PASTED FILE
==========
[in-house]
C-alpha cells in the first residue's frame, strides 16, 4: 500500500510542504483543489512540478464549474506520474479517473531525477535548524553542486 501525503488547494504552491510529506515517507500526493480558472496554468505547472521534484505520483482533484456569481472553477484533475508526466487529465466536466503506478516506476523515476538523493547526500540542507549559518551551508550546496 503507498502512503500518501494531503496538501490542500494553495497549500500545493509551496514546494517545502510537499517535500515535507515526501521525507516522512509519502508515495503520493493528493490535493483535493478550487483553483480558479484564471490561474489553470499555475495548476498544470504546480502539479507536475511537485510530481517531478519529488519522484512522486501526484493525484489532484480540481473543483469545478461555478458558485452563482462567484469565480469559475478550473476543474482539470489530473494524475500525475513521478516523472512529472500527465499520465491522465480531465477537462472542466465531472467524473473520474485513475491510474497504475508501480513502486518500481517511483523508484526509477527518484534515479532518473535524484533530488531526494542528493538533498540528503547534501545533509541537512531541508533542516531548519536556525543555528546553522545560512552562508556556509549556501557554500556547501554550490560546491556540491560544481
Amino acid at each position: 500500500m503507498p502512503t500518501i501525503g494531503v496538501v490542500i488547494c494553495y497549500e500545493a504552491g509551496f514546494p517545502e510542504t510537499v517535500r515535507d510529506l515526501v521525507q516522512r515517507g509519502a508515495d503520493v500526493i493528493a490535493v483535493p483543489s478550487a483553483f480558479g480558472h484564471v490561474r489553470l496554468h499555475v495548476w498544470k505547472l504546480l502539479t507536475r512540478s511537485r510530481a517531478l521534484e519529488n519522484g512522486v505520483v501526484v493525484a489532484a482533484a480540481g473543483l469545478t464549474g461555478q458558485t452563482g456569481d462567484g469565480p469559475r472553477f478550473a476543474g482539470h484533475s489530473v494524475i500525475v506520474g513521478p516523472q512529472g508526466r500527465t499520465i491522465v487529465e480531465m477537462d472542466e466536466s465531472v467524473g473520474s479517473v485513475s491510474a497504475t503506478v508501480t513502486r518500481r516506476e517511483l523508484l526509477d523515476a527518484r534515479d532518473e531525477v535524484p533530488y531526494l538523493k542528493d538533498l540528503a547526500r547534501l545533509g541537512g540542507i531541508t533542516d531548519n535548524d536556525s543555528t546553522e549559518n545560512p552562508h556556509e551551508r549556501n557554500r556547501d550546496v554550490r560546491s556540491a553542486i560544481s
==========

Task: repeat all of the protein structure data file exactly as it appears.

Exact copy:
[in-house]
C-alpha cells in the first residue's frame, strides 16, 4: 500500500510542504483543489512540478464549474506520474479517473531525477535548524553542486 501525503488547494504552491510529506515517507500526493480558472496554468505547472521534484505520483482533484456569481472553477484533475508526466487529465466536466503506478516506476523515476538523493547526500540542507549559518551551508550546496 503507498502512503500518501494531503496538501490542500494553495497549500500545493509551496514546494517545502510537499517535500515535507515526501521525507516522512509519502508515495503520493493528493490535493483535493478550487483553483480558479484564471490561474489553470499555475495548476498544470504546480502539479507536475511537485510530481517531478519529488519522484512522486501526484493525484489532484480540481473543483469545478461555478458558485452563482462567484469565480469559475478550473476543474482539470489530473494524475500525475513521478516523472512529472500527465499520465491522465480531465477537462472542466465531472467524473473520474485513475491510474497504475508501480513502486518500481517511483523508484526509477527518484534515479532518473535524484533530488531526494542528493538533498540528503547534501545533509541537512531541508533542516531548519536556525543555528546553522545560512552562508556556509549556501557554500556547501554550490560546491556540491560544481
Amino acid at each position: 500500500m503507498p502512503t500518501i501525503g494531503v496538501v490542500i488547494c494553495y497549500e500545493a504552491g509551496f514546494p517545502e510542504t510537499v517535500r515535507d510529506l515526501v521525507q516522512r515517507g509519502a508515495d503520493v500526493i493528493a490535493v483535493p483543489s478550487a483553483f480558479g480558472h484564471v490561474r489553470l496554468h499555475v495548476w498544470k505547472l504546480l502539479t507536475r512540478s511537485r510530481a517531478l521534484e519529488n519522484g512522486v505520483v501526484v493525484a489532484a482533484a480540481g473543483l469545478t464549474g461555478q458558485t452563482g456569481d462567484g469565480p469559475r472553477f478550473a476543474g482539470h484533475s489530473v494524475i500525475v506520474g513521478p516523472q512529472g508526466r500527465t499520465i491522465v487529465e480531465m477537462d472542466e466536466s465531472v467524473g473520474s479517473v485513475s491510474a497504475t503506478v508501480t513502486r518500481r516506476e517511483l523508484l526509477d523515476a527518484r534515479d532518473e531525477v535524484p533530488y531526494l538523493k542528493d538533498l540528503a547526500r547534501l545533509g541537512g540542507i531541508t533542516d531548519n535548524d536556525s543555528t546553522e549559518n545560512p552562508h556556509e551551508r549556501n557554500r556547501d550546496v554550490r560546491s556540491a553542486i560544481s